On the Safe Side…Should You Track Near Misses?

Should You Track Near Misses?

Sign for slipperyShould you track near misses at your place of employment? That is a good question, and if you don’t track near misses why not? A near miss is a warning sign that something is wrong and should be investigated with a corrective action taken. So your boss may not like the term “near miss;” well one large company I read about, Alcoa, uses the term “Injury-free events (IFEs),” but no matter what it is called it is an advance warning that an accident is waiting to happen. According to the National Safety Council seventy five percent of all accidents are preceded by one or more near misses; in other words a near miss should be a wake-up call.

Some workers may not want to admit to a near miss for fear that it may reflect in their performance evaluation. That is why a good management environment must be developed to encourage the reporting and tracking of near misses and to avoid laying blame. It should be the responsibility of everyone in the workplace to recognize and take action to prevent that “close call” from reoccurring and becoming a harmful accident.

The following is a list of question taken from a publication “Construction Business Owner” that you should ask when a near miss occurs.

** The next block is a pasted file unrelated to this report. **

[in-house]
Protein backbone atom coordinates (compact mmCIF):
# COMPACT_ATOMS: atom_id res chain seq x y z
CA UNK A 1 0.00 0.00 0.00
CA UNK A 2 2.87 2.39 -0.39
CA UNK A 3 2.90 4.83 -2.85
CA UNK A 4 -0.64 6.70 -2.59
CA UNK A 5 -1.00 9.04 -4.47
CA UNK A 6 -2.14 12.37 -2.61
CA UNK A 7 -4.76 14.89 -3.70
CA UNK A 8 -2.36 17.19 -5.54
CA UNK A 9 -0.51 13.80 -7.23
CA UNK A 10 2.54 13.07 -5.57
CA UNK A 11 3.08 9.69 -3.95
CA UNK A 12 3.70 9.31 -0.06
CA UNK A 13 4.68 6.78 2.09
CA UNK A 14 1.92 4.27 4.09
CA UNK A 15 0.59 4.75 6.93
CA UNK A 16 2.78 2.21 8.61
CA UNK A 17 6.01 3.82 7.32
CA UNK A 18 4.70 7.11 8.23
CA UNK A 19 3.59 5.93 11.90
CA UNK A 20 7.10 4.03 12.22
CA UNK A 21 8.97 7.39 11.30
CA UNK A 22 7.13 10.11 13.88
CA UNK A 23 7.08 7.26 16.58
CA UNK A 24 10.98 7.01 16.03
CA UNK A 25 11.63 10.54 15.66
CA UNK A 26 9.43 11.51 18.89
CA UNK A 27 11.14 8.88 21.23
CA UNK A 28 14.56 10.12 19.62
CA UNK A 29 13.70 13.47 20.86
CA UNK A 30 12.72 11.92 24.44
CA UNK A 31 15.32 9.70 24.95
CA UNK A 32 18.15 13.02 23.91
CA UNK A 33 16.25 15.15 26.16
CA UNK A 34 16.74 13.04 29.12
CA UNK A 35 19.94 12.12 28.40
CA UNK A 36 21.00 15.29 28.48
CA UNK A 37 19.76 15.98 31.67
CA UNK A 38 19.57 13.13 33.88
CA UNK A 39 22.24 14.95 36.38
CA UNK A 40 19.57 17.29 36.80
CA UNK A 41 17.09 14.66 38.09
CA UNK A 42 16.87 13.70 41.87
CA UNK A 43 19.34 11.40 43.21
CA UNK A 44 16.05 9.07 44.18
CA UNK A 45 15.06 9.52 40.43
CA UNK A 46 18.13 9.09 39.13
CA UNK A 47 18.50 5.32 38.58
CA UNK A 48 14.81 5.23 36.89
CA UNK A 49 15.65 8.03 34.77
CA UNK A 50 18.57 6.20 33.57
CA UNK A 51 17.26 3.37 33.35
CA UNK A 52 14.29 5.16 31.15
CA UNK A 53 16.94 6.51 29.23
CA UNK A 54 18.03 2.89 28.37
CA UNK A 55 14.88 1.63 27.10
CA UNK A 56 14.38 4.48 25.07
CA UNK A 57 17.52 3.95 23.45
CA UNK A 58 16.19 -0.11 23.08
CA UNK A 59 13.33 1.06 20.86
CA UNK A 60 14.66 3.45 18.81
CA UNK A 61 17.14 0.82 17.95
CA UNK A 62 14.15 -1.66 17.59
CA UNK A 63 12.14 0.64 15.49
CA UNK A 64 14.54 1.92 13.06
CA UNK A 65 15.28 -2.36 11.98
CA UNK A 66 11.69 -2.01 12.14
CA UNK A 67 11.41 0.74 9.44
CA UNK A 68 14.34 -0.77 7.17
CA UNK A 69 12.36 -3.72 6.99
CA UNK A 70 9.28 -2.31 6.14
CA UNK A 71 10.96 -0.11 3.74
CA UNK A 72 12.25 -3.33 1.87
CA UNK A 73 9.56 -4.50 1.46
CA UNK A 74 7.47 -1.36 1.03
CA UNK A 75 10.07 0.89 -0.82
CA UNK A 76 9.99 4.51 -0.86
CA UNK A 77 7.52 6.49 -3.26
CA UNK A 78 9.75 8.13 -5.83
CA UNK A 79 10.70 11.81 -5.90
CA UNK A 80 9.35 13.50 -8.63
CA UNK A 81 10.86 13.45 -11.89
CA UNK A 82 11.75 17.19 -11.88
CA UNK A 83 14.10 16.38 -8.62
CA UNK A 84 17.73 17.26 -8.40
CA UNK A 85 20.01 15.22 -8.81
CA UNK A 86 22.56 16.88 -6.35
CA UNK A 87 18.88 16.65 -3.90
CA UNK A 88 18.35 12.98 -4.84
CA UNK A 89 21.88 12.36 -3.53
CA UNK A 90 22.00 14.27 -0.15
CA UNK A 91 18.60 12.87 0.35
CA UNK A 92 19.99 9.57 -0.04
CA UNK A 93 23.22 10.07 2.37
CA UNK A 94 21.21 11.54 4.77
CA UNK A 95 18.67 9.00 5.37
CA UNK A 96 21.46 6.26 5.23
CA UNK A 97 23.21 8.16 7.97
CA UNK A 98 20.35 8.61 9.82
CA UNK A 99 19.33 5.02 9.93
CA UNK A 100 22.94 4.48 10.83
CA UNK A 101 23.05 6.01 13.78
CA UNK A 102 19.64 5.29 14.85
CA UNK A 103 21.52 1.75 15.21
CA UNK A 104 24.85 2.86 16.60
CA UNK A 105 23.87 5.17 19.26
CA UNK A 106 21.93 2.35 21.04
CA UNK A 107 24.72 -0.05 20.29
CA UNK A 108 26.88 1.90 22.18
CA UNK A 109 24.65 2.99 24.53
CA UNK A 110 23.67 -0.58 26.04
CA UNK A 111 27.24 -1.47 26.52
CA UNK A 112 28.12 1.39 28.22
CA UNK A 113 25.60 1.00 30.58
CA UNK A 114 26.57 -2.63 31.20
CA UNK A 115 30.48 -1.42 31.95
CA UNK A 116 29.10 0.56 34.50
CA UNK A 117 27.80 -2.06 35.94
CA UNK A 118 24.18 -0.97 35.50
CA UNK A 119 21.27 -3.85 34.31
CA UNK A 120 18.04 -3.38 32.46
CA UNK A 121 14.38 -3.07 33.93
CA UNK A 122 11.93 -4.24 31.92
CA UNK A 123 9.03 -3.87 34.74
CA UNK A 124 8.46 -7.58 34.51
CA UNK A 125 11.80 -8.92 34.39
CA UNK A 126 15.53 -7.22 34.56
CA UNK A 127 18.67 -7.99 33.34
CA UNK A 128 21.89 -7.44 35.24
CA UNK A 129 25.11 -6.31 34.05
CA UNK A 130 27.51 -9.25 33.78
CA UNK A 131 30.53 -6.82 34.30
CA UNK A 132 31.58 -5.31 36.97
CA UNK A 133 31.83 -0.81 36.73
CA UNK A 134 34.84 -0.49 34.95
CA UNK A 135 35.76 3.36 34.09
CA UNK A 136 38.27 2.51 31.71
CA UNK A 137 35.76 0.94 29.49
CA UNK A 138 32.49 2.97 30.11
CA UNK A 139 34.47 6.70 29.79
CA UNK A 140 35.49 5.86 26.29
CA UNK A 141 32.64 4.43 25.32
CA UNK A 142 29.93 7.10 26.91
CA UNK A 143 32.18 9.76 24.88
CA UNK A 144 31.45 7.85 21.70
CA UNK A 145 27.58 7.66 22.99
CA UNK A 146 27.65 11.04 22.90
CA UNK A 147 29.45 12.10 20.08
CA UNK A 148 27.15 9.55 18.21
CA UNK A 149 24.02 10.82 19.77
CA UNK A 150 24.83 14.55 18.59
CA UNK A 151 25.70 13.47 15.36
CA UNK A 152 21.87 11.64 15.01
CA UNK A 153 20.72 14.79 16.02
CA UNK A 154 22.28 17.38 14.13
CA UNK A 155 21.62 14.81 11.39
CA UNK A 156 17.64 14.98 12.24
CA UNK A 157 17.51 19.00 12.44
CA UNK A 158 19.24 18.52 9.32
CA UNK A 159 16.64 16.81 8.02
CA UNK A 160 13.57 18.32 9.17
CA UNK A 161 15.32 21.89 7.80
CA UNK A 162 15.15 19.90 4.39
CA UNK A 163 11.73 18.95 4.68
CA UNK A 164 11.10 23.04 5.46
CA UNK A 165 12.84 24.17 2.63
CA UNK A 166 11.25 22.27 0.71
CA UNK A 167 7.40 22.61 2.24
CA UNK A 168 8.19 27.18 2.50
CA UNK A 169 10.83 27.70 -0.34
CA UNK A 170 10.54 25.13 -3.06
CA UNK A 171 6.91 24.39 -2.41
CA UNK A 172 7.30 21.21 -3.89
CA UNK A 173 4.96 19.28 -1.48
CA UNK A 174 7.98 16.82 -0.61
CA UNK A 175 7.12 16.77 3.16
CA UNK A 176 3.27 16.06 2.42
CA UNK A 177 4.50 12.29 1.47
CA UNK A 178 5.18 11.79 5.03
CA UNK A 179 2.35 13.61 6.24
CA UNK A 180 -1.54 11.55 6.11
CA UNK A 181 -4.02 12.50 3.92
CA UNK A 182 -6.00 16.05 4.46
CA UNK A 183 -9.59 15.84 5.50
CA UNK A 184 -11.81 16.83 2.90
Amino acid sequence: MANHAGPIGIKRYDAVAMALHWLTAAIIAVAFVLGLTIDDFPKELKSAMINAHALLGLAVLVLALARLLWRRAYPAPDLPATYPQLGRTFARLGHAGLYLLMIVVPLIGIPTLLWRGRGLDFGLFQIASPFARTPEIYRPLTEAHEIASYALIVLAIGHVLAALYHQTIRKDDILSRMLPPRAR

How do you handle these incidents in your workplace?
What is your attitude toward a near miss?
Do you feel momentarily relieved that what happened wasn’t any worse?
Do you just return to your routine after a near miss occurs?
Do you simply tell yourself that you should be more careful next time?
Do you have a plan for preventing a repeat performance?

In closing, the danger in ignoring near misses that do not hurt, harm or damage is that they are a sign that something is wrong and needs to be corrected.

Do you have a near miss to share? What did you do to eliminate the potential for this to occur again? We’d love to here your stories; contact us at newea.org

On the Safe Side is provided by the NEWEA Safety Committee to help increase safety awareness in everyday activities. Thank you to Chris Hipkiss of NHWPCA Safety Committee and Winnipesaukee River Basin Program WWTF in Franklin, NH for sharing this article with us.

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